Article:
Charities We Love

Around the world millions of girls lack access to education. Our production All Our Yesterdays has donated profits from our Toronto Fringe run and Next Stage Theatre Festival run to Plan Canada's Because I Am A Girl and Save the Children, respectively. Below are four of the many organizations dedicated to bringing girls access to education, among other initiatives.

Save the Children Canada is a member of Save the Children International, a network of 30 member organizations raising funds and operating programs domestically and internationally that focus on the issues of health and nutrition, education, HIV and AIDS, child protection, livelihoods and food security, emergency relief and child rights governance. The members of Save the Children International work together as a federation by pooling resources, establishing common positions on issues and carrying out joint projects. Save the Children is the world's leading independent organization for children and is committed to ensuring children realize the rights to which they are entitled under the UN Convention on the Rights of the Child.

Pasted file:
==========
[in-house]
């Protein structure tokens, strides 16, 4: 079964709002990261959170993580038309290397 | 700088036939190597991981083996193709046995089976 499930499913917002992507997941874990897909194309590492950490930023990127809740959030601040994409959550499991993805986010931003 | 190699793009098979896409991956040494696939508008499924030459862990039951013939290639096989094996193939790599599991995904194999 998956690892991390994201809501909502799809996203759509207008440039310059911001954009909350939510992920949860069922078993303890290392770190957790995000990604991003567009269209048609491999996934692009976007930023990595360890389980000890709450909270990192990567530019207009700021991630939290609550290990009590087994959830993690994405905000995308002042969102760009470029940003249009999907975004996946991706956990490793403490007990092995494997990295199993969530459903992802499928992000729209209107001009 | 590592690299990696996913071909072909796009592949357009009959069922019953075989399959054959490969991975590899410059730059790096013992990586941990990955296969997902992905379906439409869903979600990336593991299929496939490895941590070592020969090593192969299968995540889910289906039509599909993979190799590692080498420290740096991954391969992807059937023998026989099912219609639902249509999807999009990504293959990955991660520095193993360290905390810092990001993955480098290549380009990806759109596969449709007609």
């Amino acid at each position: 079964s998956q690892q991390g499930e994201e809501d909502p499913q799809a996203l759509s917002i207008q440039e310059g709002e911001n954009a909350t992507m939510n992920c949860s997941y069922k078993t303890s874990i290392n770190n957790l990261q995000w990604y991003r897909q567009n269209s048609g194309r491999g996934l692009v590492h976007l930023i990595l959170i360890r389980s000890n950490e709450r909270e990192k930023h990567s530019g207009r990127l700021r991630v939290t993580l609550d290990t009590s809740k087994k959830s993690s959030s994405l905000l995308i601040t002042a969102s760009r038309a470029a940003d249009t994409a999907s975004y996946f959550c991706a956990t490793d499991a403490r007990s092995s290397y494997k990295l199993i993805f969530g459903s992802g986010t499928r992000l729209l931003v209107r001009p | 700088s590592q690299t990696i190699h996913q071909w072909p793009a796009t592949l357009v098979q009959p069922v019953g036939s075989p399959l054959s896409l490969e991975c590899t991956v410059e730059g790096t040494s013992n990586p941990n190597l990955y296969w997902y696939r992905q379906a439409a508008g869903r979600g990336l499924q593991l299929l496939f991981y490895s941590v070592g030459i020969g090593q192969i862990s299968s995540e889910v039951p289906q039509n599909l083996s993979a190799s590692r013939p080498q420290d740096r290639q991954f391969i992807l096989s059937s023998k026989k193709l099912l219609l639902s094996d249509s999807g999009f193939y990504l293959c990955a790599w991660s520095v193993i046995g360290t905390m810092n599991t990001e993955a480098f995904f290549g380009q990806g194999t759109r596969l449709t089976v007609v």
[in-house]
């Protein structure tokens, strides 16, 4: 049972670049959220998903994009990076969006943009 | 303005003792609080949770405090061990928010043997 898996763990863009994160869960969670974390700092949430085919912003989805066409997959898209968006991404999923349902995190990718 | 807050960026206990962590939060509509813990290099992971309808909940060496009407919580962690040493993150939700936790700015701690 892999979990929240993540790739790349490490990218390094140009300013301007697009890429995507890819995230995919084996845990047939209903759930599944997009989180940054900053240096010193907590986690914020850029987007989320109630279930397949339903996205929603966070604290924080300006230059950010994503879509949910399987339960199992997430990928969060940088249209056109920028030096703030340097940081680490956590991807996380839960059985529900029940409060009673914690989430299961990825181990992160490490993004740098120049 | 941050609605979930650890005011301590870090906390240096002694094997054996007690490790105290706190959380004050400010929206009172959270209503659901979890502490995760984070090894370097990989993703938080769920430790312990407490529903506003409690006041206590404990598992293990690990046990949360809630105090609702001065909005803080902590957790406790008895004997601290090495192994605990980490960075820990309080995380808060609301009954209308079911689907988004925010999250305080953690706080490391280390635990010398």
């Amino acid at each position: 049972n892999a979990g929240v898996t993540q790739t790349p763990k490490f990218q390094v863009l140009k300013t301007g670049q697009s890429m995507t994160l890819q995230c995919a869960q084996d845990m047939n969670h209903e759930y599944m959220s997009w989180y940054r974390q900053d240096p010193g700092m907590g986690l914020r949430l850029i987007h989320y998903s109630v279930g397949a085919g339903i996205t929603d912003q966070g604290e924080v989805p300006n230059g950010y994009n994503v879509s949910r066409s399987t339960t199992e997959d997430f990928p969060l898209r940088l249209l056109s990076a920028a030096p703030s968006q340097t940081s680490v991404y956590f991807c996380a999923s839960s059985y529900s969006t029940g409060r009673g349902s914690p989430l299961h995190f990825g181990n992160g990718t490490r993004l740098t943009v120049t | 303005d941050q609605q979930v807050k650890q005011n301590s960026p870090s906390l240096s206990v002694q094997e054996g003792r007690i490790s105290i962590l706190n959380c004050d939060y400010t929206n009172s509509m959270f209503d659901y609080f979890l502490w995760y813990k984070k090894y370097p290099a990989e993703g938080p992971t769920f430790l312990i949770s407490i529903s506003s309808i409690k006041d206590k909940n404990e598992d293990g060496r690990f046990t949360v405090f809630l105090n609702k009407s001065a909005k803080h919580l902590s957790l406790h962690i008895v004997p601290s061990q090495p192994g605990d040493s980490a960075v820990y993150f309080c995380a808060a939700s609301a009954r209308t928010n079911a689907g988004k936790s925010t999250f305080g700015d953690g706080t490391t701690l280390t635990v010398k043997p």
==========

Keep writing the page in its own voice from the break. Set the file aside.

Because I am a Girl is Plan's global initiative to break the cycle of poverty and gender discrimination. Plan is a global movement for change, mobilizing millions of people around the world to support social justice for children in developing countries.

Girls and women are among the most disadvantaged around the world, denied access to education and exposed to unique barriers that keep them from attaining their full potential.

Because I am a Girl focuses on issues that directly affect girls around the world: education, child marriage, and gender-based violence.

Inspired by co-founders Malala and Ziauddin Yousafzai, Malala Fund's goal is to enable girls to complete 12 years of safe, quality education so that they can achieve their potential and be positive change-makers in their families and communities. We work with partners all over the world helping to empower girls and amplify their voices; we invest in local education leaders and programmes; and we advocate for more resources for education and safe schools for every child.

Almost 300 young women were kidnapped by Boko Haram from Chibok, Borno state in northeastern Nigeria in April 2014. 58 of those young women escaped their captors. 23 of those who escaped are now back in school at the American University of Nigeria.

Thanks to hundreds of gifts from generous donors all over the world, including two extraordinary anonymous philanthropists, the American University of Nigeria Foundation have been able to raise enough funds to provide scholarships for the entire academic careers of the 23 escaped Chibok students at AUN.

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